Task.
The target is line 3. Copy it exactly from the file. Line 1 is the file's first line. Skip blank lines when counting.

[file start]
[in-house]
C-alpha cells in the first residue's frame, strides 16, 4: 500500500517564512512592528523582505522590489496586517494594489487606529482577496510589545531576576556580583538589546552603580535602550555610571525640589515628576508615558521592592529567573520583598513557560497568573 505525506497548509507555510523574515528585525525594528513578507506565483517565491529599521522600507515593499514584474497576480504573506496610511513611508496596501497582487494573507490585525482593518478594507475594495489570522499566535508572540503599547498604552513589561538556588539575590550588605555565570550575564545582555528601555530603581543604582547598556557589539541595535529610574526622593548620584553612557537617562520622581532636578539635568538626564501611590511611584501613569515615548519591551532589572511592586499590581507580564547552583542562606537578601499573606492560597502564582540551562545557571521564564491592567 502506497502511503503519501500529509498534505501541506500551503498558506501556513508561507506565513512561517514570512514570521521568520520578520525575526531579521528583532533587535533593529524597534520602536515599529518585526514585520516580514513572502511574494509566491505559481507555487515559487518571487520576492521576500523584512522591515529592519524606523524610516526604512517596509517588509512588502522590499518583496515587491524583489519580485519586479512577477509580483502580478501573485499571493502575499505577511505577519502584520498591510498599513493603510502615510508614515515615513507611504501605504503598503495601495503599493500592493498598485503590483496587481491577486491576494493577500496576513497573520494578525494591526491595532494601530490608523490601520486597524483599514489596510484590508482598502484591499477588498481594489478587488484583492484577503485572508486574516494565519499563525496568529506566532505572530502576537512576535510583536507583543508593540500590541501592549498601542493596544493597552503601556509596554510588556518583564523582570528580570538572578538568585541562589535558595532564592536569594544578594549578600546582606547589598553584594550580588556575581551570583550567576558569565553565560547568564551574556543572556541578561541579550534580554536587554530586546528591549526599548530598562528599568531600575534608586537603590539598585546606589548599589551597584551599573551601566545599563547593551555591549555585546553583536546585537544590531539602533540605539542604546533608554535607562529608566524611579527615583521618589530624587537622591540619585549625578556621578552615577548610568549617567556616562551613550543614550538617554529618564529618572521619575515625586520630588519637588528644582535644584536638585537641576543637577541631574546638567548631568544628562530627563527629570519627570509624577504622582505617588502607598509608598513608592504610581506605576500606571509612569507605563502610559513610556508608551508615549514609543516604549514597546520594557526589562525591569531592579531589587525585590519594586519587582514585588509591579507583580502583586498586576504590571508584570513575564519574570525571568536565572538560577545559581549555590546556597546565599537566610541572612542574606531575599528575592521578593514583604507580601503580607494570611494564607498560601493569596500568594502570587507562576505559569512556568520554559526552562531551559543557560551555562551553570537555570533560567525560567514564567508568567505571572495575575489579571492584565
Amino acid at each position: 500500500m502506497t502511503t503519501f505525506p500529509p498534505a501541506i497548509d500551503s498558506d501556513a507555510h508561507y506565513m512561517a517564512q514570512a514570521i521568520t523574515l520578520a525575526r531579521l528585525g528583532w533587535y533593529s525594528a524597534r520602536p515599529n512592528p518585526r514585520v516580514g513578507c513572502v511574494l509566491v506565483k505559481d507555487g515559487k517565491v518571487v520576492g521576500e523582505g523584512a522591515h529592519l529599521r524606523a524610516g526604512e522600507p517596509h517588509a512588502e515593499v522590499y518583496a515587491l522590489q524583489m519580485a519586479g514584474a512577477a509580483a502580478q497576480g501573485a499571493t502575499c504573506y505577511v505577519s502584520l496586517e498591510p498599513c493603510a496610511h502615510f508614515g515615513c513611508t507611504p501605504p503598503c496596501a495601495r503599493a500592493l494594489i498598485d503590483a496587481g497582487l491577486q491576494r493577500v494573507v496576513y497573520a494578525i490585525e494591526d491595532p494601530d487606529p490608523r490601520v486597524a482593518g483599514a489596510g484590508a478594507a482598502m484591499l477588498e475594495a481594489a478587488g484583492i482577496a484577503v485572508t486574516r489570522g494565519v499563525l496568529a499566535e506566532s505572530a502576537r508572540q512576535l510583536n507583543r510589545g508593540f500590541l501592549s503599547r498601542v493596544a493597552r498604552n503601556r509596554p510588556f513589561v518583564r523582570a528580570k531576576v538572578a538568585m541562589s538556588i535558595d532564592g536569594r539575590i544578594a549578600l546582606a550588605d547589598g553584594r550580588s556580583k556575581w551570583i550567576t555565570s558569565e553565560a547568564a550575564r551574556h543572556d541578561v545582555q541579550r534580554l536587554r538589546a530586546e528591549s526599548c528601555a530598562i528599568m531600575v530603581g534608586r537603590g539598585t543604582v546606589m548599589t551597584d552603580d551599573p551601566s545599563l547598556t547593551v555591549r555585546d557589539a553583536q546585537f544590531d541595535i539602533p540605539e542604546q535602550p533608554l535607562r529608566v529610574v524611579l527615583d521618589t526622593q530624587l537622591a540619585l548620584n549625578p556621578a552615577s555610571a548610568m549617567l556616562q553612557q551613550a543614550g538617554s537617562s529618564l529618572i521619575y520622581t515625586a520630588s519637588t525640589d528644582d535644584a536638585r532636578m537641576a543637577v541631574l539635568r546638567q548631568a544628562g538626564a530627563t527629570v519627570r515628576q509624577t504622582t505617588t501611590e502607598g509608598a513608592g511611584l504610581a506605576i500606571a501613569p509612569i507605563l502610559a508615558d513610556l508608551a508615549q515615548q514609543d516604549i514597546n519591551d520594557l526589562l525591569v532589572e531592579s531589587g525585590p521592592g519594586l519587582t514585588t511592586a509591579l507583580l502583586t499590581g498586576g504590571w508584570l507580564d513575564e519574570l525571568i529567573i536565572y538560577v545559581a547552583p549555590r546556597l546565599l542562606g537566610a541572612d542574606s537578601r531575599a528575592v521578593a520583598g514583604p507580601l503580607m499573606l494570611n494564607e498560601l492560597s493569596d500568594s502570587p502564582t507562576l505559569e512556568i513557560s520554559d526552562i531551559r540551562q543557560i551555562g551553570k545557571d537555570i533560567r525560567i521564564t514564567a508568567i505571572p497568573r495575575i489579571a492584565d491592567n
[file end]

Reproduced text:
Amino acid at each position: 500500500m502506497t502511503t503519501f505525506p500529509p498534505a501541506i497548509d500551503s498558506d501556513a507555510h508561507y506565513m512561517a517564512q514570512a514570521i521568520t523574515l520578520a525575526r531579521l528585525g528583532w533587535y533593529s525594528a524597534r520602536p515599529n512592528p518585526r514585520v516580514g513578507c513572502v511574494l509566491v506565483k505559481d507555487g515559487k517565491v518571487v520576492g521576500e523582505g523584512a522591515h529592519l529599521r524606523a524610516g526604512e522600507p517596509h517588509a512588502e515593499v522590499y518583496a515587491l522590489q524583489m519580485a519586479g514584474a512577477a509580483a502580478q497576480g501573485a499571493t502575499c504573506y505577511v505577519s502584520l496586517e498591510p498599513c493603510a496610511h502615510f508614515g515615513c513611508t507611504p501605504p503598503c496596501a495601495r503599493a500592493l494594489i498598485d503590483a496587481g497582487l491577486q491576494r493577500v494573507v496576513y497573520a494578525i490585525e494591526d491595532p494601530d487606529p490608523r490601520v486597524a482593518g483599514a489596510g484590508a478594507a482598502m484591499l477588498e475594495a481594489a478587488g484583492i482577496a484577503v485572508t486574516r489570522g494565519v499563525l496568529a499566535e506566532s505572530a502576537r508572540q512576535l510583536n507583543r510589545g508593540f500590541l501592549s503599547r498601542v493596544a493597552r498604552n503601556r509596554p510588556f513589561v518583564r523582570a528580570k531576576v538572578a538568585m541562589s538556588i535558595d532564592g536569594r539575590i544578594a549578600l546582606a550588605d547589598g553584594r550580588s556580583k556575581w551570583i550567576t555565570s558569565e553565560a547568564a550575564r551574556h543572556d541578561v545582555q541579550r534580554l536587554r538589546a530586546e528591549s526599548c528601555a530598562i528599568m531600575v530603581g534608586r537603590g539598585t543604582v546606589m548599589t551597584d552603580d551599573p551601566s545599563l547598556t547593551v555591549r555585546d557589539a553583536q546585537f544590531d541595535i539602533p540605539e542604546q535602550p533608554l535607562r529608566v529610574v524611579l527615583d521618589t526622593q530624587l537622591a540619585l548620584n549625578p556621578a552615577s555610571a548610568m549617567l556616562q553612557q551613550a543614550g538617554s537617562s529618564l529618572i521619575y520622581t515625586a520630588s519637588t525640589d528644582d535644584a536638585r532636578m537641576a543637577v541631574l539635568r546638567q548631568a544628562g538626564a530627563t527629570v519627570r515628576q509624577t504622582t505617588t501611590e502607598g509608598a513608592g511611584l504610581a506605576i500606571a501613569p509612569i507605563l502610559a508615558d513610556l508608551a508615549q515615548q514609543d516604549i514597546n519591551d520594557l526589562l525591569v532589572e531592579s531589587g525585590p521592592g519594586l519587582t514585588t511592586a509591579l507583580l502583586t499590581g498586576g504590571w508584570l507580564d513575564e519574570l525571568i529567573i536565572y538560577v545559581a547552583p549555590r546556597l546565599l542562606g537566610a541572612d542574606s537578601r531575599a528575592v521578593a520583598g514583604p507580601l503580607m499573606l494570611n494564607e498560601l492560597s493569596d500568594s502570587p502564582t507562576l505559569e512556568i513557560s520554559d526552562i531551559r540551562q543557560i551555562g551553570k545557571d537555570i533560567r525560567i521564564t514564567a508568567i505571572p497568573r495575575i489579571a492584565d491592567n